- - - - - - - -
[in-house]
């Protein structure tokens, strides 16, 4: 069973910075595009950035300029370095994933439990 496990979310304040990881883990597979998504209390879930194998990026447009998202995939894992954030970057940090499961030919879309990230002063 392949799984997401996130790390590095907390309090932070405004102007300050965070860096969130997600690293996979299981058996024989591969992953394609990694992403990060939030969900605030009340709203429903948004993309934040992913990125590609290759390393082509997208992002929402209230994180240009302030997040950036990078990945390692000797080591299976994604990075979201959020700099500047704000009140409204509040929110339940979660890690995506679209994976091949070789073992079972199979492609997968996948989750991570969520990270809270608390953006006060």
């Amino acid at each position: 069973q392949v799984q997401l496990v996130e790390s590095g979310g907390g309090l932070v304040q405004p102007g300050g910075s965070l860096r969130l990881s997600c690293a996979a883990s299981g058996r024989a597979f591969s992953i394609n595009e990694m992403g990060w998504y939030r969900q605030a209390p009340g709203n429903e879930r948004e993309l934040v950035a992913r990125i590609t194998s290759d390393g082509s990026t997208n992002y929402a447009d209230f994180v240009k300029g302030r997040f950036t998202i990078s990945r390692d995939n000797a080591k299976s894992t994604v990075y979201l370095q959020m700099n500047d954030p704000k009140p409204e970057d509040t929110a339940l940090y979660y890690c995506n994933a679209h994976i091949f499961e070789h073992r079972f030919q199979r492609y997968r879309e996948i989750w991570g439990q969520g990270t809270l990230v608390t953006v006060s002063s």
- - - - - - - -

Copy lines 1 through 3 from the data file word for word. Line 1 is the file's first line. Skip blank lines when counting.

[in-house]
């Protein structure tokens, strides 16, 4: 069973910075595009950035300029370095994933439990 496990979310304040990881883990597979998504209390879930194998990026447009998202995939894992954030970057940090499961030919879309990230002063 392949799984997401996130790390590095907390309090932070405004102007300050965070860096969130997600690293996979299981058996024989591969992953394609990694992403990060939030969900605030009340709203429903948004993309934040992913990125590609290759390393082509997208992002929402209230994180240009302030997040950036990078990945390692000797080591299976994604990075979201959020700099500047704000009140409204509040929110339940979660890690995506679209994976091949070789073992079972199979492609997968996948989750991570969520990270809270608390953006006060």
């Amino acid at each position: 069973q392949v799984q997401l496990v996130e790390s590095g979310g907390g309090l932070v304040q405004p102007g300050g910075s965070l860096r969130l990881s997600c690293a996979a883990s299981g058996r024989a597979f591969s992953i394609n595009e990694m992403g990060w998504y939030r969900q605030a209390p009340g709203n429903e879930r948004e993309l934040v950035a992913r990125i590609t194998s290759d390393g082509s990026t997208n992002y929402a447009d209230f994180v240009k300029g302030r997040f950036t998202i990078s990945r390692d995939n000797a080591k299976s894992t994604v990075y979201l370095q959020m700099n500047d954030p704000k009140p409204e970057d509040t929110a339940l940090y979660y890690c995506n994933a679209h994976i091949f499961e070789h073992r079972f030919q199979r492609y997968r879309e996948i989750w991570g439990q969520g990270t809270l990230v608390t953006v006060s002063s």